How to buy crib bedding
You'd think making up your baby's bed would be approximately the same as making your own. But there are differences, from the things you add to the things you take away.
Probably the biggest difference is what you won't use on your baby's bed. No top sheets, no quilts, no pillows. And don't let that beautiful comforter and pillow sham sold with your crib set fool you; they should only be used for decorative purposes. The only things your baby needs are listed below. Anything else poses a risk of SIDS and suffocation and should be removed anytime the baby is in the crib.
That doesn't mean you can't dress up your crib a little, and there are all sorts of styles and colors of linens to choose from. This is a fun, no-pressure decision — and a chance to express your master decorating skills and exceptional taste!
A fitted sheet is really your only crib necessity. Most mattresses—and thus most sheets—come in a standard size, but specialty mattresses will require their own sheets. Some manufacturers offer sheets with an elastic band that goes under the mattress to hold them snugly in place.
waterproof mattress pads
Regardless of mattress choice, you'll want to add a waterproof mattress pad under your fitted sheet. It will add a comfortable layer of padding to a mattress already encased in waterproof plastic lining and will help protect premium organic mattresses (which aren't lined) against middle-of-the-night accidents.
All mattresses are prone to dust mites, and crib mattresses are no exception. And since dust mites are the biggest cause of airborne allergies, an antiallergen encasement that goes over the mattress is a good investment. Most adults don't bother with encasements because they're hard to get on and off for washing, but with a baby-sized mattress, it's a small effort that's well worth it.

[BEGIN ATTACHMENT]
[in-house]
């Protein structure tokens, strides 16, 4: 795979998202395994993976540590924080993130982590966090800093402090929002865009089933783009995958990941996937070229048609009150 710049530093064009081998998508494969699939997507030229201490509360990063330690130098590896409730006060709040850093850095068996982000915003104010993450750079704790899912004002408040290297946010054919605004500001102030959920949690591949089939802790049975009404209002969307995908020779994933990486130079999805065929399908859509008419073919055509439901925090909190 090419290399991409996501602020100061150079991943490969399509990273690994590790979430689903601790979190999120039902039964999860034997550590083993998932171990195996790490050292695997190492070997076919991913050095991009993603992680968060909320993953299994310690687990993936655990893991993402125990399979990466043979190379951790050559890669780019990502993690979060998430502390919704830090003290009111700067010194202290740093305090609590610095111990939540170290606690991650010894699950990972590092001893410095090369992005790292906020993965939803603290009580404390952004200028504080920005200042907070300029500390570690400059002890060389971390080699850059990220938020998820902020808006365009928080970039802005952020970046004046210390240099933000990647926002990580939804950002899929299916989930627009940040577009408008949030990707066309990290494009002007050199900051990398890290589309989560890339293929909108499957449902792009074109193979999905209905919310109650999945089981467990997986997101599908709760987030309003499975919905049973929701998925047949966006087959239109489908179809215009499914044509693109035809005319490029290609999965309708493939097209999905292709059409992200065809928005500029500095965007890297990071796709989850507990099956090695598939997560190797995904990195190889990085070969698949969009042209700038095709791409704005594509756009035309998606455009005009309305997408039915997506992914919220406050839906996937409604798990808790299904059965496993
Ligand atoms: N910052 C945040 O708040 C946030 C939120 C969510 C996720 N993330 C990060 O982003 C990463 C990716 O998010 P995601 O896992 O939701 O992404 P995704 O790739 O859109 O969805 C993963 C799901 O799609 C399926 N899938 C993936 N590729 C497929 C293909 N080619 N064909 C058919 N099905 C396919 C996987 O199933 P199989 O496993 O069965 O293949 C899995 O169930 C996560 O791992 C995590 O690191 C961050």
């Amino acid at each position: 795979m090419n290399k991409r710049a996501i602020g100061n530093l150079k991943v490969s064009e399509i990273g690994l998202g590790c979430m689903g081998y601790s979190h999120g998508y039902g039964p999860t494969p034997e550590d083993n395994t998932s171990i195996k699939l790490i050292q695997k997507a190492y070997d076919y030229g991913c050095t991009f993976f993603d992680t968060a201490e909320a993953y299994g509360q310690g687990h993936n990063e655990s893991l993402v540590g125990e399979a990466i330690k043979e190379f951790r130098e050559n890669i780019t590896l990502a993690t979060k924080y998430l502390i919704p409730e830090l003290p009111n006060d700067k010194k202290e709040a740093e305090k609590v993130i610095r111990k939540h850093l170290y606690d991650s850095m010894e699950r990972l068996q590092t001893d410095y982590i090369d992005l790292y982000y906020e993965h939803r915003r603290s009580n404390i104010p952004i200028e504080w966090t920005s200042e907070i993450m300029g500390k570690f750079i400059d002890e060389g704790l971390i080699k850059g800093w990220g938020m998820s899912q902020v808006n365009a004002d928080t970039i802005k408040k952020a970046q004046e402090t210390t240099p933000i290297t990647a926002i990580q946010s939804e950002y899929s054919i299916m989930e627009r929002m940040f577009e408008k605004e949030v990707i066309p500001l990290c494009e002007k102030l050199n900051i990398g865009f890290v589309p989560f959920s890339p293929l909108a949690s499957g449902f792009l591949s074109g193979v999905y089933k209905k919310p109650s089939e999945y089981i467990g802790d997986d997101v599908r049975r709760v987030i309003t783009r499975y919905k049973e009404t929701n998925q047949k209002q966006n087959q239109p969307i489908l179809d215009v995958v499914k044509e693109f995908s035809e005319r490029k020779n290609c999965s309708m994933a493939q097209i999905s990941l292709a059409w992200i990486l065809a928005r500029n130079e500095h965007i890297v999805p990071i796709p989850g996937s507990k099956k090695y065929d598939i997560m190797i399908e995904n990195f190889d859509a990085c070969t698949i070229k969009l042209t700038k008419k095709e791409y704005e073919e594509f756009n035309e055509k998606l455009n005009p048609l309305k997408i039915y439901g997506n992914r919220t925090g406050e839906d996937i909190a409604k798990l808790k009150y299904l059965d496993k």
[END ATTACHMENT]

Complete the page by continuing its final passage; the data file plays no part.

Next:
Bumpers are more than just decorative: they provide a padded layer that keeps little baby parts from slipping through open rails. While crib styles and safety standards have evolved and bumpers are no longer a necessity, some parents think the crib doesn't look quite fully dressed without one. When your child can pull himself up, you'll want to remove the bumper so he can't use it to climb out.
Just like a dust ruffle on a full-size bed, crib skirts are purely decorative and completely optional, although they can be great for hiding under-crib storage. The skirt moves with the different mattress settings, though, so when the mattress is at its highest setting, the skirt might not cover up much.
Snug fitting. For safety's sake, choose sheets and bumpers that fit snugly.
Washable. Make sure everything's machine-washable, even encasements and pads.
Healthy. Babies can spend as much as 70 percent of their first year sleeping, so make your crib a gentle and healthy environment by choosing organic and chemical-free bedding. Sheets are commonly treated with formaldehyde—even baby sheets—but if the package says "Oeko-Tex certified," the sheets are formaldehyde-free.
If you're going to spend the extra money for chemical-free, antiallergen, or organic linens, make sure you also invest in chemical-free, sensitive laundry detergent so you're not adding the chemicals back in.
If you use an encasement, be sure to follow the care instructions to ensure that you maintain the allergy-free environment you've started. Most encasements must be washed in hot water and tumble-dried every three weeks.
Do yourself a favor and have more than one set of the essentials—especially sheets, pads, and blankets. Accidents will happen, and you'll be washing often.
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